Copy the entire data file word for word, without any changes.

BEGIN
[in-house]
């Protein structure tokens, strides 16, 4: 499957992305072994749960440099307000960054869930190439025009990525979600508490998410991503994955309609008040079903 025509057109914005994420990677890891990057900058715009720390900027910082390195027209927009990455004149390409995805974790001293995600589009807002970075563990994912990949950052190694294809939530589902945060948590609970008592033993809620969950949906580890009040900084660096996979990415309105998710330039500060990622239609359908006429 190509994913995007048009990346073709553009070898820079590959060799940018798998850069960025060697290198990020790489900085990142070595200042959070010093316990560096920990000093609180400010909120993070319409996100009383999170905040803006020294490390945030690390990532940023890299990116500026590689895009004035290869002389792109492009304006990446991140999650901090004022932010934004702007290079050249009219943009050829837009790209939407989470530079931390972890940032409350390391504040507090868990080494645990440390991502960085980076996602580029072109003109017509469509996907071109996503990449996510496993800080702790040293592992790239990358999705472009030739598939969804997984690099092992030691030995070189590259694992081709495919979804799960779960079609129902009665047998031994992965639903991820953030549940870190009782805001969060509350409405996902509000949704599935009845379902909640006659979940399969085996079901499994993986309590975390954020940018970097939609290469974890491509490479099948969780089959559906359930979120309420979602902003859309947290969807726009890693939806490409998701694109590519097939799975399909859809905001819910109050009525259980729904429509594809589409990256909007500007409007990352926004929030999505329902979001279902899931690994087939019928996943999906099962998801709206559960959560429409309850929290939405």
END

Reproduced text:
[in-house]
């Protein structure tokens, strides 16, 4: 499957992305072994749960440099307000960054869930190439025009990525979600508490998410991503994955309609008040079903 025509057109914005994420990677890891990057900058715009720390900027910082390195027209927009990455004149390409995805974790001293995600589009807002970075563990994912990949950052190694294809939530589902945060948590609970008592033993809620969950949906580890009040900084660096996979990415309105998710330039500060990622239609359908006429 190509994913995007048009990346073709553009070898820079590959060799940018798998850069960025060697290198990020790489900085990142070595200042959070010093316990560096920990000093609180400010909120993070319409996100009383999170905040803006020294490390945030690390990532940023890299990116500026590689895009004035290869002389792109492009304006990446991140999650901090004022932010934004702007290079050249009219943009050829837009790209939407989470530079931390972890940032409350390391504040507090868990080494645990440390991502960085980076996602580029072109003109017509469509996907071109996503990449996510496993800080702790040293592992790239990358999705472009030739598939969804997984690099092992030691030995070189590259694992081709495919979804799960779960079609129902009665047998031994992965639903991820953030549940870190009782805001969060509350409405996902509000949704599935009845379902909640006659979940399969085996079901499994993986309590975390954020940018970097939609290469974890491509490479099948969780089959559906359930979120309420979602902003859309947290969807726009890693939806490409998701694109590519097939799975399909859809905001819910109050009525259980729904429509594809589409990256909007500007409007990352926004929030999505329902979001279902899931690994087939019928996943999906099962998801709206559960959560429409309850929290939405």